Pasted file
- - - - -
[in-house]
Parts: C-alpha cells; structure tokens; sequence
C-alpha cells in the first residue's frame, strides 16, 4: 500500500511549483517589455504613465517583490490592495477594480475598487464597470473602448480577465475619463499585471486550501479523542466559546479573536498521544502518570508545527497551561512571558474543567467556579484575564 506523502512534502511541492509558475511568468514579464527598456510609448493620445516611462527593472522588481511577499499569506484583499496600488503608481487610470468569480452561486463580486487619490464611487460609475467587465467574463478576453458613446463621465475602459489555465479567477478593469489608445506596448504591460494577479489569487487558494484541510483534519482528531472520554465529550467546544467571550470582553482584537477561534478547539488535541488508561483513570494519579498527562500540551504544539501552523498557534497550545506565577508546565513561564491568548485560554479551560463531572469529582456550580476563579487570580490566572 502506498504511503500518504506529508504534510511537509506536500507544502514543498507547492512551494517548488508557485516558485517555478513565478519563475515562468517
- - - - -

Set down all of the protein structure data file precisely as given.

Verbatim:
[in-house]
Parts: C-alpha cells; structure tokens; sequence
C-alpha cells in the first residue's frame, strides 16, 4: 500500500511549483517589455504613465517583490490592495477594480475598487464597470473602448480577465475619463499585471486550501479523542466559546479573536498521544502518570508545527497551561512571558474543567467556579484575564 506523502512534502511541492509558475511568468514579464527598456510609448493620445516611462527593472522588481511577499499569506484583499496600488503608481487610470468569480452561486463580486487619490464611487460609475467587465467574463478576453458613446463621465475602459489555465479567477478593469489608445506596448504591460494577479489569487487558494484541510483534519482528531472520554465529550467546544467571550470582553482584537477561534478547539488535541488508561483513570494519579498527562500540551504544539501552523498557534497550545506565577508546565513561564491568548485560554479551560463531572469529582456550580476563579487570580490566572 502506498504511503500518504506529508504534510511537509506536500507544502514543498507547492512551494517548488508557485516558485517555478513565478519563475515562468517